• Welcome to our site! Electro Tech is an online community (with over 170,000 members) who enjoy talking about and building electronic circuits, projects and gadgets. To participate you need to register. Registration is free. Click here to register now.

3.7V 18650 battery pack

Not open for further replies.


New Member
So I am new to this site and new to electronics. Was told this will work but want to make sure. I am trying to put 2 to 3 18650 3.7 V batteries together in parallel to a headlight/flashlight. the volts would be lower than original as it takes 3 AA batteries I do know that the amps arer different so do i need to put a resistor between. Not sure if I am covering everything needed please let me know if I did and thank you for any help and your time


Well-Known Member
Most Helpful Member
Welcome to ETO!
Do you have the necessary charger and protection circuits for those cells? Lithium-ion cells can catch fire or explode if not charged and discharged correctly.


Well-Known Member
Most Helpful Member
As long as you are only replacing the battery, you do not need any changes to the rest of the lamp or to add any resistors etc.

Normal "Dry cells" start at 1.5V each but the voltage gradually drops as they discharge, ending at about 1V each when totally used up.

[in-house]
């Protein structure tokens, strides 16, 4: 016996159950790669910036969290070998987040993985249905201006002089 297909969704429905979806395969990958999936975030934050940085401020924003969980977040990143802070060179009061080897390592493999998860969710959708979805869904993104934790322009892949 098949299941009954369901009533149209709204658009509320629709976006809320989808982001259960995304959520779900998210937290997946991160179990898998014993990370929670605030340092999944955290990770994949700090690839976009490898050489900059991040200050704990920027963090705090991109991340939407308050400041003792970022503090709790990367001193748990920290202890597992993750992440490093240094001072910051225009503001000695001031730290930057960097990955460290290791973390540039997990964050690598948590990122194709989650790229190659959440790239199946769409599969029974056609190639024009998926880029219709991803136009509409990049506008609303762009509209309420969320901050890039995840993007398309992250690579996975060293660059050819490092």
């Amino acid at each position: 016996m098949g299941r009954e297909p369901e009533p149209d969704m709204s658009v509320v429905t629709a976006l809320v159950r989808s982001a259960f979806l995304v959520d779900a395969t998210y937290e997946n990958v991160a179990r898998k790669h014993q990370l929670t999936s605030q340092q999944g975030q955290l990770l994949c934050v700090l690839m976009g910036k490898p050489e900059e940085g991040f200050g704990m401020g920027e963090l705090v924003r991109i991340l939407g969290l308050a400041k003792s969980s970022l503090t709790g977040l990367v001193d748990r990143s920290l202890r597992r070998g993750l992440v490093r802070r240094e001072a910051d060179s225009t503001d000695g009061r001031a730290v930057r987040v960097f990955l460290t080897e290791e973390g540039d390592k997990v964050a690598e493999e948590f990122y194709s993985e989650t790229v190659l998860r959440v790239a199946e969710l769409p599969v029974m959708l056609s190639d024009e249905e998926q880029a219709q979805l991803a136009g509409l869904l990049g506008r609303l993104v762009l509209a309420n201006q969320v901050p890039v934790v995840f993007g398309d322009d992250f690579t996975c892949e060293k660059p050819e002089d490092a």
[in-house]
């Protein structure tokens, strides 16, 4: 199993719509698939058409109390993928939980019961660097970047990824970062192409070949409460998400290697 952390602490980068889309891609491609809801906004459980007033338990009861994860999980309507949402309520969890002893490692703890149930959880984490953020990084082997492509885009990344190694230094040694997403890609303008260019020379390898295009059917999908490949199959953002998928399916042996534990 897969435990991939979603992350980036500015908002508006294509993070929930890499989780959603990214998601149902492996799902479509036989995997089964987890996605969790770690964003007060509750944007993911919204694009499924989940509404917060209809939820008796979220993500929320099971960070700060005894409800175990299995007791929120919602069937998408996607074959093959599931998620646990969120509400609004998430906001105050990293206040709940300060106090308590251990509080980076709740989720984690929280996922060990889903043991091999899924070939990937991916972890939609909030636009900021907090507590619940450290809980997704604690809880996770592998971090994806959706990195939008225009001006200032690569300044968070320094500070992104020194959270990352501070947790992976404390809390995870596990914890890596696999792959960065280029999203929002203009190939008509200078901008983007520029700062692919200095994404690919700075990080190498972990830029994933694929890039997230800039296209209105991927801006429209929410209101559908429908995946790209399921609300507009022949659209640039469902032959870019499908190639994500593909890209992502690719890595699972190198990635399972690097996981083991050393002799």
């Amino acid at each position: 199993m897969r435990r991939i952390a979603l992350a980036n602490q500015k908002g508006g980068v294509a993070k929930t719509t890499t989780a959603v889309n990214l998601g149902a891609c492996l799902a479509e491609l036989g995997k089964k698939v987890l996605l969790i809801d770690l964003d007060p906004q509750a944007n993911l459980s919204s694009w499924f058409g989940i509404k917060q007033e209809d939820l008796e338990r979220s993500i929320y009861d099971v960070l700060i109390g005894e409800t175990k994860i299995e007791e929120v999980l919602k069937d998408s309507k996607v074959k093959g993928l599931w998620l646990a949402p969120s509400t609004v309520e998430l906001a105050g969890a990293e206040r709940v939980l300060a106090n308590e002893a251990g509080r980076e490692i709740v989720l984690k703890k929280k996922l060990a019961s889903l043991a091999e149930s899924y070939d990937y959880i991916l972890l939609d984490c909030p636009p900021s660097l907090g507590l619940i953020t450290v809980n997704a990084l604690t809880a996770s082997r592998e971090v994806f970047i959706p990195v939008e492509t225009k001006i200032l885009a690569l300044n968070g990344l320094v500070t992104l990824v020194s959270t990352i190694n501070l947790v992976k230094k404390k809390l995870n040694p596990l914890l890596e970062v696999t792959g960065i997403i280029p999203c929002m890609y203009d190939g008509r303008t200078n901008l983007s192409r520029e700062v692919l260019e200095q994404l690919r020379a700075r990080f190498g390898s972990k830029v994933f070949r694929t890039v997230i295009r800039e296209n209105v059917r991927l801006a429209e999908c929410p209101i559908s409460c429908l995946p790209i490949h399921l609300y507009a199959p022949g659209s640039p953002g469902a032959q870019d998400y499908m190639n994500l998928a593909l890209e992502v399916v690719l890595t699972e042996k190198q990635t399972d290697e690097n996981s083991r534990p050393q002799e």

That means a device intended to work on three series-connected dry cells should work OK on anything from 3V to 4.5V and the voltage of a single lithium cell is well within that range.

When paralleling lithium cells they should all be identical and at the same state of charge (the same voltage) when you connect them, to avoid high currents between them and possible damage.

As alec_t say, you must still use a properly made Lithium cell charger to recharge the battery pack.
Any overcharge of a lithium cell can have catastrophic results; it's common to add an extra "protection board" between the cells and whatever they are connected to, as a belt-and-braces type safety precaution in case of a charger fault.
They also protect from over-discharge, which can shorten the life of the cells.

There are lots of places selling protection boards on ebay. Just make sure the current rating is somewhat above whatever your setup will ever use for charge or discharge.
eg. https://www.ebay.co.uk/itm/1-Cell-P...rd-Li-ion-Lithium-Battery-1S-10A/173030613442

Some cheap devices rely totally on something like that to limit charging, but it's an invitation to disaster; you must still use a proper charger for safety and long cell life.
Last edited:
Not open for further replies.

EE World Online Articles